After 83 years Tsukiji Fish Market held its final auction last Friday. The world’s largest fish market, Tsukiji deals in over 480 different types of fish and transacts over 14 billion yen a day. One of the omono (big items) of the market is tuna; a 400 kg (800lb) tuna fetched over 33 million yen ($300,000) this past Friday.
Andong, Peaceful East, is the home of traditional Korean culture. Founded around 1 BC, Andong became a center of Confucianism after the ascent of the Joseon Dynasty to the throne. The Nakdong River flows through this capital city of North Gyeongsang Province.
The most compelling, relatable, language-barrier-crosser of any culture is its food. Ask someone if they speak Spanish and they may answer no. But ask them if they’d like an enchilada and they will most likely reply “chicken or beef?” People are multi-lingual without realizing it; linguini, croissant, schnitzel, ramen, kimchi.
As I walked this city’s streets I saw food vendor after food stall after restaurant of foods I love, foods my mom cooks, foods my mom used to cook when I was little, foods I can only find quite like this in this city’s streets. Memories recent and old were all stirred up in each sentimental, delicious bite.
A green swath of 400 square miles splits the peninsula in half.
This land has been burned, pillaged, occupied and degraded from the Japanese invasions from 1592 to 1598 to the Japanese occupation from 1910 to 1945.
This land was divided in half at the 38th parallel after World War II.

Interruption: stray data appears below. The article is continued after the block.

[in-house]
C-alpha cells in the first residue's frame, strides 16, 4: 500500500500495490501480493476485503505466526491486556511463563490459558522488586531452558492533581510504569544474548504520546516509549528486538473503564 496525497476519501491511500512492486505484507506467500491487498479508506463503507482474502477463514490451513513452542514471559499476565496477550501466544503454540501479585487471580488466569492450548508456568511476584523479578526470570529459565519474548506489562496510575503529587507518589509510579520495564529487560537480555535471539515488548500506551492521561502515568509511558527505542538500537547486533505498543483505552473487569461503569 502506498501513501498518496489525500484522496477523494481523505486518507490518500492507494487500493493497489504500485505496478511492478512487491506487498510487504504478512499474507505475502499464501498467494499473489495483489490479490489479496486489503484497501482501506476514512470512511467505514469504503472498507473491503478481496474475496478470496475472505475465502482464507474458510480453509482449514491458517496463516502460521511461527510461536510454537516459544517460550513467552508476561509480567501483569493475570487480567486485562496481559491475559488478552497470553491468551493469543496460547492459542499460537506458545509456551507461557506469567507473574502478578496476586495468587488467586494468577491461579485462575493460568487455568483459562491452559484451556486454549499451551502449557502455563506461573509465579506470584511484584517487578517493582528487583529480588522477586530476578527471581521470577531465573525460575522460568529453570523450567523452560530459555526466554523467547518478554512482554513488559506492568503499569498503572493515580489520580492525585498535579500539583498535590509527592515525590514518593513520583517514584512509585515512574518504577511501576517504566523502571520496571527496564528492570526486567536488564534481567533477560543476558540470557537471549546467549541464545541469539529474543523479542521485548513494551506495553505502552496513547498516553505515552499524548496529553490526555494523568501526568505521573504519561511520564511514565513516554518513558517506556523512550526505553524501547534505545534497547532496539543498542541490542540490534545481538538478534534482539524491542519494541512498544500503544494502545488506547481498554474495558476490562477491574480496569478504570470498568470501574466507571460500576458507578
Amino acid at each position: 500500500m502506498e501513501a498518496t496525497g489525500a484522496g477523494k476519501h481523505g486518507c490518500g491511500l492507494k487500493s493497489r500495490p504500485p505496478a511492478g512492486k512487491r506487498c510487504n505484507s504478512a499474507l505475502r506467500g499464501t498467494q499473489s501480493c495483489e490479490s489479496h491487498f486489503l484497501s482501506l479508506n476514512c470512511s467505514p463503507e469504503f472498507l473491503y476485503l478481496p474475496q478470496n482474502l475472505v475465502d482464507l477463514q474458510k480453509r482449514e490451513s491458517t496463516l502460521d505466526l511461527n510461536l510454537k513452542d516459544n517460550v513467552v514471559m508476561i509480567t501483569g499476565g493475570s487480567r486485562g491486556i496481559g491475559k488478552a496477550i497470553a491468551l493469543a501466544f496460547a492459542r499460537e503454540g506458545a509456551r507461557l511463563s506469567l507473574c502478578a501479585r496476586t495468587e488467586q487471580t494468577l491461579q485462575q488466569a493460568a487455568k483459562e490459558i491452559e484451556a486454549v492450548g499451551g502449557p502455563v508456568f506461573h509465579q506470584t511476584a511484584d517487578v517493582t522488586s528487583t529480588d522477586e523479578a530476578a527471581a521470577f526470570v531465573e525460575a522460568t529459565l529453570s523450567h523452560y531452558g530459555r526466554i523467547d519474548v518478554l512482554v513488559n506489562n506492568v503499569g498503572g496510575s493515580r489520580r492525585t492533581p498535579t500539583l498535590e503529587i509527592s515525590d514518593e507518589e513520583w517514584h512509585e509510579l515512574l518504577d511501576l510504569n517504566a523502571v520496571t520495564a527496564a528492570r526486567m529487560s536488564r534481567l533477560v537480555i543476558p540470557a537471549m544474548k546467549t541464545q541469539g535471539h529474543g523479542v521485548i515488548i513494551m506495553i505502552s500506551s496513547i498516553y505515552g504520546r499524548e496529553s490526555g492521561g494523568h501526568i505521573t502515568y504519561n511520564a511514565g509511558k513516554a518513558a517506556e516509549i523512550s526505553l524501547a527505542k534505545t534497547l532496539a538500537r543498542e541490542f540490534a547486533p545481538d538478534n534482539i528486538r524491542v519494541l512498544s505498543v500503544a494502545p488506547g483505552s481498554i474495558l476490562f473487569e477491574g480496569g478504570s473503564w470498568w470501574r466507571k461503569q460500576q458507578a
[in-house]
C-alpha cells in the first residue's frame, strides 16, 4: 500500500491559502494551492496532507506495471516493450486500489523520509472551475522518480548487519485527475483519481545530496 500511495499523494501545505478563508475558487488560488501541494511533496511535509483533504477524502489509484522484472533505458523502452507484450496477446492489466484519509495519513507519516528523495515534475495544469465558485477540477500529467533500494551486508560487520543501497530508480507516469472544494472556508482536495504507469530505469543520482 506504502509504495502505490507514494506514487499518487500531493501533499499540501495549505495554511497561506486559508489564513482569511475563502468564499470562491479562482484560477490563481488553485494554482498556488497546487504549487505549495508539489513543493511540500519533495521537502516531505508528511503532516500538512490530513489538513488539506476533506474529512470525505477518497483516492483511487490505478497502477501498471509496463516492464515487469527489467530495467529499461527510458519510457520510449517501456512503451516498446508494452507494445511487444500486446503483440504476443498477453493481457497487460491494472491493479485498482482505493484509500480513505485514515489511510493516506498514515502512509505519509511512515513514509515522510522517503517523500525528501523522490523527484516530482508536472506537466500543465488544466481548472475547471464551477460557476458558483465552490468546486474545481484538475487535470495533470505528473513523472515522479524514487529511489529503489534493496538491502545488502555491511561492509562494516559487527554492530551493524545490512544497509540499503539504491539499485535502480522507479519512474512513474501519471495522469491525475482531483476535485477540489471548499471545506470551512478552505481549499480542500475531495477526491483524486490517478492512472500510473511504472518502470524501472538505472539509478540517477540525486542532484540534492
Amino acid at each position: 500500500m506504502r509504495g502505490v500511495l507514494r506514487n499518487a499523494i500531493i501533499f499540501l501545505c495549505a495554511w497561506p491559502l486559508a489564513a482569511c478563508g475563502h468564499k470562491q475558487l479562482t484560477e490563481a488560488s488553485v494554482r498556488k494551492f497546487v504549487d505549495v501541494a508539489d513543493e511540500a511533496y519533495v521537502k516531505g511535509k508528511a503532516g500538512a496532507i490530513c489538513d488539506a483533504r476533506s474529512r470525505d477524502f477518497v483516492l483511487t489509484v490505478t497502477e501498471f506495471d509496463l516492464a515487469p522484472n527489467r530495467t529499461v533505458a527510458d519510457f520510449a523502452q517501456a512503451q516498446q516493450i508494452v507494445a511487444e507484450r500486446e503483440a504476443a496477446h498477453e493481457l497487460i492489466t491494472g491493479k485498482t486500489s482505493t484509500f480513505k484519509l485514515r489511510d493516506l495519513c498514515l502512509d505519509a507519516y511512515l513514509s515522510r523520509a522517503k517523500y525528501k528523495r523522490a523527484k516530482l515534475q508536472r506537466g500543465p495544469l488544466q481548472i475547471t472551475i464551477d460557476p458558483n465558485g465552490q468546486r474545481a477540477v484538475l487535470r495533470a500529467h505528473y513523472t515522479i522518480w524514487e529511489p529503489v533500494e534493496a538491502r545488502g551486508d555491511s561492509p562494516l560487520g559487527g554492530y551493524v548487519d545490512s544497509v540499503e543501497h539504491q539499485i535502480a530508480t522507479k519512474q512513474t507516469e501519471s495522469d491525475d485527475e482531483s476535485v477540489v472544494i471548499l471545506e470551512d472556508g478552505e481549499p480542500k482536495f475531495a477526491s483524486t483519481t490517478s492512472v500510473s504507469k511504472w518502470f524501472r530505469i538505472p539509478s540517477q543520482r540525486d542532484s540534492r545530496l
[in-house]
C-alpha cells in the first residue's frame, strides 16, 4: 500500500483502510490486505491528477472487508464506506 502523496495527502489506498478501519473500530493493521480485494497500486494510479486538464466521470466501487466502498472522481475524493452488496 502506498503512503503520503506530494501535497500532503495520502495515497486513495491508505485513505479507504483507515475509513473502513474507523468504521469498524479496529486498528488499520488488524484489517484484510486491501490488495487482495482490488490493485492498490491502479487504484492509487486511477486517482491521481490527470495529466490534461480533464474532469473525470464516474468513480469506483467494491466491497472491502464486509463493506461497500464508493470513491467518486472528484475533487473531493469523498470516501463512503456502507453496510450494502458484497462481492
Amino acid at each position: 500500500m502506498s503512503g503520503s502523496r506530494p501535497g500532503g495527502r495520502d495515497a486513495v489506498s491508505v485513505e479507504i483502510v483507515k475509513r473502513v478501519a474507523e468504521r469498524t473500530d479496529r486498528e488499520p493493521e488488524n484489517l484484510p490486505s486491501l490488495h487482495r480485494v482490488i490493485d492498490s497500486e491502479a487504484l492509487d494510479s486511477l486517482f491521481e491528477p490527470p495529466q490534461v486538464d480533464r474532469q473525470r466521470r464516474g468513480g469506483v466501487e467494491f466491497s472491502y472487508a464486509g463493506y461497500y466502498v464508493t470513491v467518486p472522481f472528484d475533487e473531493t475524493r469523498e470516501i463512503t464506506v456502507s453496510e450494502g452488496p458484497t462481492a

Backed by the Soviet Union and China the North pushed their way south starting a three year war that subjected the land to widespread devastation destroying cities, forests and families.
Not peace, but an armistice, settled the conflict. The demilitarized zone was created as each side agreed to move their troops back 2,200 yards from the front line, creating a buffer zone 2.5 miles wide. A buffer zone of heavily armed soldiers. A buffer zone that reminds us peace is still not here. A buffer zone keeping loved ones out of reach.
Changdeokgung Palace was the second royal villa built following the construction of Gyeongbukgung Palace in 1405. It was the principal palace for many kings of the Joseon Dynasty, and is the most well-preserved of the five remaining royal Joseon palaces. The palace gained importance during the reign of the 9th king of Joseon when he used it as a place of residence. Unfortunately, the palace was burned down by angry citizens in 1592 when the royal family fled their abode during the Japanese invasion of Korea. Restoration work began in 1623 during the reign of King Injo.
Korean Folk Village was created to preserve and present the national culture to local and international tourists alike. Based on the Joseon Dynasty period real houses have been relocated from different parts of the country and reconstructed to re-enact the daily living of over a century ago.
Ihwa-dong, one of Seoul’s oldest neighborhoods, was once a place of renown. Aristocrats would come visit to take in the splendid scenery. After the Korean War the village became home to squatting refugees, building homes wherever they could and in the late 1950s a National Housing Complex was built. Many of the residents worked in the nearby garment and textile industries but as other neighborhoods prospered in the 80’s and 90’s with high-rise apartment towers, residents started moving away draining the neighborhood’s vitality. Ihwa-dong became a decaying suburb designated for demolition, home to mostly poor families and the elderly.
A city outgrowing its borders. Building up, in between, squeezing more into filled spaces. Layer upon layer of old, new, tradition, modern, luxury, practical, wire upon wire, brick upon brick.